Movie Stars and Other Influential People in the Life of Tony Biscotto

Although his full name was Anthony Joseph Biscotto, he became known throughout his hotel career as Tony.

Tony, a native of New Orleans, began his career as a bellboy at a Vieux Carre hotel. After one and a half years, he saved enough money for tuition at Soule College where he graduated and went to work for the Railway and Light Company as a bookkeeper. For two years during the First World War, he kept records of all the coal that came in. Realizing that he preferred the hotel business, after a short time, Tony quit, and in 1919 Tony began his employment of hopping bells at the age of 19 when he began working for what was Hotel Grunewald. Tony said that Mr. Grunewald sold the Hotel Grunewald (because of health reasons) to Joseph and Lucca Vaccaro. The new owners demolished the old five story building on Baronne Street which joined the Grunewald and constructed the annex which stands today. The larger hotel was named the Roosevelt in the 1920’s after Felix Vaccaro’s friend, Teddy Roosevelt. In later years it became known as the Fairmont Roosevelt.

Soon after the larger hotel was doing business, a fire began in a salesman’s room due to a burning cigarette, which caused the bed to catch fire. Bellboy Tony, being nearby smelled the smoke, forced his way into the room and put out the flames, preventing the hotel from further damage. He also saved the salesman hundreds of dollars in dresses, but burned his hand in the process and was out of work for a week.

Tony once told a story that in the Hotel Grunewald days, the whole staff had to follow rules set up in a “Manual of Conduct.” Each day an inspection was held, and the bellhops had to carry a tray, pad and pencil, finger nails needed to be cut and clean and shoes needed to shine at all times. Tony said concerning his hat-checking days, he met and checked the hats of Marshal Ferdinand Foch, commander of Allied Forces in World War I and General Armando Diaz, the Italian in charge of general staff in World War I. Tony’s other job duties including bringing laundry to Sanitary Troy on Conti Street. Then he delivered the clean clothes to each of the guests of the hotel. Then in the late 1930’s, Tony recalled that the hotel constructed its own housing of laundry in the basement. So Tony no longer had laundry duties. Tony assisted such people as the Lombardo brothers, the Andrew Sisters, Martha Raye and Sophie Tucker, who each year came to N.O. on her birthday. Also Jimmy Durante asked him to bring his laundry backstage at the Blue Room before his act.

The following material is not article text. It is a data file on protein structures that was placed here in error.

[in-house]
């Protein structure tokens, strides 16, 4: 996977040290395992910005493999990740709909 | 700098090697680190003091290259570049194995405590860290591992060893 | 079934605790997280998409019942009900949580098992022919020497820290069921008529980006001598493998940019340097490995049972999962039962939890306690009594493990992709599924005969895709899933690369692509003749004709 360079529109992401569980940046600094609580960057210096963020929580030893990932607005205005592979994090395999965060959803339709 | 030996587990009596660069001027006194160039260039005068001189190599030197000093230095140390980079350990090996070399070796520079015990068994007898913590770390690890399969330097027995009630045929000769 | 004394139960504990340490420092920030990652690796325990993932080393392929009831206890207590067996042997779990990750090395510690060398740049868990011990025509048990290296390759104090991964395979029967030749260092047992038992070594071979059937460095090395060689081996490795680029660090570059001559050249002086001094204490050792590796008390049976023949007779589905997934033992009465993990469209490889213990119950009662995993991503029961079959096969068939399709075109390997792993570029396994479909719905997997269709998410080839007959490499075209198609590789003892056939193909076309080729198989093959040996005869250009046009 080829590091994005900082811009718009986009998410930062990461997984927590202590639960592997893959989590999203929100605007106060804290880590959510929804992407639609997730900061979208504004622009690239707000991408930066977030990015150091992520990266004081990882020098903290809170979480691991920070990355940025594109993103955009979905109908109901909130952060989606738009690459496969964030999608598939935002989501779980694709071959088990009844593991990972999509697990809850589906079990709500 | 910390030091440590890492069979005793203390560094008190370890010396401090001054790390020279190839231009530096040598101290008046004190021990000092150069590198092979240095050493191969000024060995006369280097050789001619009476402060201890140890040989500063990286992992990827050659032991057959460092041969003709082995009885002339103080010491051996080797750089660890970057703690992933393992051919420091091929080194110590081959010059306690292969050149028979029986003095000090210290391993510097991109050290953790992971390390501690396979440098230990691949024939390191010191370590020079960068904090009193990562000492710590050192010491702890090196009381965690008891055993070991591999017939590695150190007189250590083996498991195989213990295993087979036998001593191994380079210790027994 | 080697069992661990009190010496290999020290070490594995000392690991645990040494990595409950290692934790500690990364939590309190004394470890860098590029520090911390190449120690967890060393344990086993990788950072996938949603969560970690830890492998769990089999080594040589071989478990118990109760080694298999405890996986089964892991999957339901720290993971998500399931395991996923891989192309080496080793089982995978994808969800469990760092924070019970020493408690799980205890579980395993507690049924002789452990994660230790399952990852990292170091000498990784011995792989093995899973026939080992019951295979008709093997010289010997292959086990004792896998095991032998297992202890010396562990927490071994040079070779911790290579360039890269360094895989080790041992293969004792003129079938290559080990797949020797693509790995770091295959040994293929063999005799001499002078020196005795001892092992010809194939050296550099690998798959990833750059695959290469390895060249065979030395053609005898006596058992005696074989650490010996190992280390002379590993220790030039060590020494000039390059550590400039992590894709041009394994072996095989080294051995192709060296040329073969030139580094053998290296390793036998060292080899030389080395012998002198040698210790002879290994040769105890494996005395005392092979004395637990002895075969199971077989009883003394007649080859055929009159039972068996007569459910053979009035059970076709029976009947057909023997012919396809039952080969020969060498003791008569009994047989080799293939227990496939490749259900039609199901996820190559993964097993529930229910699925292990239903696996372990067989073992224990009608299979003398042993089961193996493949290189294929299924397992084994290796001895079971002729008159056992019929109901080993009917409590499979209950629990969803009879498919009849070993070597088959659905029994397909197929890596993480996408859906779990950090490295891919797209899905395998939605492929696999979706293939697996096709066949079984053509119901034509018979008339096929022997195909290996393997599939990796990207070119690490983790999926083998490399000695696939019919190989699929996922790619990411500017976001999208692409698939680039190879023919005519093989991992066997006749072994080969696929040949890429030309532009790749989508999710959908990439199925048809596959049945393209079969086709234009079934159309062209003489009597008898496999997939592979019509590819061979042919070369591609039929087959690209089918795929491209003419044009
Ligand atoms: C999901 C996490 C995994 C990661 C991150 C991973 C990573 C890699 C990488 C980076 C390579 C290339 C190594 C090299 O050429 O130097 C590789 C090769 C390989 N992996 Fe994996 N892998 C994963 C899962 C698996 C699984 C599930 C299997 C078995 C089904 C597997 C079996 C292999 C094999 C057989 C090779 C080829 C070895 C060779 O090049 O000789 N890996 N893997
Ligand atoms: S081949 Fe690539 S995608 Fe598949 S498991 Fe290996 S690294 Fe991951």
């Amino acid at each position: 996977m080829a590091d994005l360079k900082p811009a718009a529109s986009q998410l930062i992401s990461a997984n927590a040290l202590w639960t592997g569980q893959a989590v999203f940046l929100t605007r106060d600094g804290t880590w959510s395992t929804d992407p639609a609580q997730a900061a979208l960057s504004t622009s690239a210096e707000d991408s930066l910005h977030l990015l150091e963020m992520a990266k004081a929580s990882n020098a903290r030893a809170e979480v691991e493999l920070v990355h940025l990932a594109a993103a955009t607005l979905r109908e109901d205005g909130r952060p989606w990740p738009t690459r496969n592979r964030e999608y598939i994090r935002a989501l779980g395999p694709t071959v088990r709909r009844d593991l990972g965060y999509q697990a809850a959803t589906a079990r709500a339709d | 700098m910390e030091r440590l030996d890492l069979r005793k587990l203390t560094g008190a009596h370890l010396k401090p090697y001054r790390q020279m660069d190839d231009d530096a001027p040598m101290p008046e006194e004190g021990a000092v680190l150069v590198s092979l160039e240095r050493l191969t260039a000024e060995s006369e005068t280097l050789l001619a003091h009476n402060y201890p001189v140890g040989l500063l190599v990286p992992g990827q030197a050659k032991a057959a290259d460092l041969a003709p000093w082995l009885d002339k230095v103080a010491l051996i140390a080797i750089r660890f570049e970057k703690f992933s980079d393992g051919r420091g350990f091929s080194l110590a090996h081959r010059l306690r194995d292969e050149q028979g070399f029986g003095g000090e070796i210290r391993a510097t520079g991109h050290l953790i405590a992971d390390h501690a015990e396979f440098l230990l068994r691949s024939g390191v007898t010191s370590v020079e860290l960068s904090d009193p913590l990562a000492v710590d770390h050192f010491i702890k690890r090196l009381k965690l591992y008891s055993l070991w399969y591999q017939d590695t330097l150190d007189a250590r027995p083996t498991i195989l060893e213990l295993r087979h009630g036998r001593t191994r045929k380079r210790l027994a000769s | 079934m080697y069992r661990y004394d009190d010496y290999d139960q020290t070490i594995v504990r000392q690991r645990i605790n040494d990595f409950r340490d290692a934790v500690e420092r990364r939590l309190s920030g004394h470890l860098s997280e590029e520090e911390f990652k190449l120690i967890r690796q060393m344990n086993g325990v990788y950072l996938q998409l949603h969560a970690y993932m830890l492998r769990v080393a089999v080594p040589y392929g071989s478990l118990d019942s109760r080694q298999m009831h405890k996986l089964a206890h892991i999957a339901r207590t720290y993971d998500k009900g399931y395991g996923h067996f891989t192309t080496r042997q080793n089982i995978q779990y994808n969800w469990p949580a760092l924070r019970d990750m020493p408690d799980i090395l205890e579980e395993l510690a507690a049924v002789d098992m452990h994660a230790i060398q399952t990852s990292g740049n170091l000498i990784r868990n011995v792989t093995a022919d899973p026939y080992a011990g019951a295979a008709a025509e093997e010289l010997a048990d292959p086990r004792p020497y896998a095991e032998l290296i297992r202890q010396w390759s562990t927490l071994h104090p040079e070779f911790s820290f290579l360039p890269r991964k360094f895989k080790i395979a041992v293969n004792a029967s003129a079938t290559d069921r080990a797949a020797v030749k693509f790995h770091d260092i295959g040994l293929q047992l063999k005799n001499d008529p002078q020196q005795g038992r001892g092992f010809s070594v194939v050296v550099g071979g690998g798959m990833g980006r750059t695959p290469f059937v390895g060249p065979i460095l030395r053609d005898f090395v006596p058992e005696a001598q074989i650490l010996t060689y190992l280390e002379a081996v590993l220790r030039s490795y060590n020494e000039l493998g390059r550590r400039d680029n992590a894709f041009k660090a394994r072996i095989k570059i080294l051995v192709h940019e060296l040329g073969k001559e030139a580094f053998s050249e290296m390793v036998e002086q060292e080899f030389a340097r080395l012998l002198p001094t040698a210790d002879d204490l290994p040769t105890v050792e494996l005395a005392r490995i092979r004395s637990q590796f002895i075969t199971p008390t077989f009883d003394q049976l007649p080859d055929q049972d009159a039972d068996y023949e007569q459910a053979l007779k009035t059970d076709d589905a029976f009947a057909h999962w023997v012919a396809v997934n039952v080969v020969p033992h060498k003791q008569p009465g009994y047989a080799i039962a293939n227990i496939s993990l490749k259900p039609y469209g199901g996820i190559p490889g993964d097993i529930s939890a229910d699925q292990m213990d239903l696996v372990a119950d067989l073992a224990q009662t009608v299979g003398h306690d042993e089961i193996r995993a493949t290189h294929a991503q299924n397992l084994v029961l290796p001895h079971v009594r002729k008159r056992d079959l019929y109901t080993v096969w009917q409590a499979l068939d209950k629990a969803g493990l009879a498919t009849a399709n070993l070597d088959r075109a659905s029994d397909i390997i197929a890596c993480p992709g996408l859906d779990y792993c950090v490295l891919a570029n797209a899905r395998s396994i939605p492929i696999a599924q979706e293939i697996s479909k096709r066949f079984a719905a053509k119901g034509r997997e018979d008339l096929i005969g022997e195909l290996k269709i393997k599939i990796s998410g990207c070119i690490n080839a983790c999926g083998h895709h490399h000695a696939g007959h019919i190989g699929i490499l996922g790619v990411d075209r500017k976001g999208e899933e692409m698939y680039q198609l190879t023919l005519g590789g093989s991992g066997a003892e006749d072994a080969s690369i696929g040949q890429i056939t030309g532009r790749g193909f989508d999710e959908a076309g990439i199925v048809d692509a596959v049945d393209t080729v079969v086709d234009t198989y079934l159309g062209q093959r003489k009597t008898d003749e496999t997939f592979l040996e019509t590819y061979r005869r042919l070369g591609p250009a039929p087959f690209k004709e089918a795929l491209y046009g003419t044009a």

Tony also took care of all the uniforms for the Cleveland Indians when they came for spring training to New Orleans. He waited on Wallace Beery, but claimed that his favorite guest of all was William S. Hart.

An interesting story about Tony: At the time of prohibition a movie star named Jack Mulhall wanted some whiskey. He said to Tony, “Do you know who I am?” Tony seriously replied, “Yeah, but I ain’t gonna get you no whiskey.” Tony was as honest as the day is long. In fact, he was so trustworthy that Tony was chosen to go to an attorney’s home by cab to get a million dollars in bonds for Theodore Grunewald who was purchasing the Bienville Hotel.

Tony would take the Dolly Sisters (all six of them) to the horse race track. When he picked up two winners for them, they came to the conclusion that he knew all there was to know about the races. Tony played the horses for many years and then stopped. Why? Well, it was because he wanted to get married.

Tony recalled another incident about a diamond salesman named Agate for whom he assisted many times, and Agate offered to sell Tony an engagement ring for his bride-to-be. Agate went out for dinner one evening and left the diamonds in his room. Two thieves had followed Agate from Chicago and stole all the valuables out of his hotel room. These robbers were later caught in New York. When the trial came up in New Orleans, Tony went to court as a witness. Tony said, “The defense lawyer tried to cross me.” He said, “How do you know these men are the ones you roomed with when you room dozens of people everyday?” Tony relayed, “Because they came in with heavy bags, and they gave me a DIME tip. I don’t forget THOSE kind of faces.” The robbers were convicted, and Tony bought his diamond ring.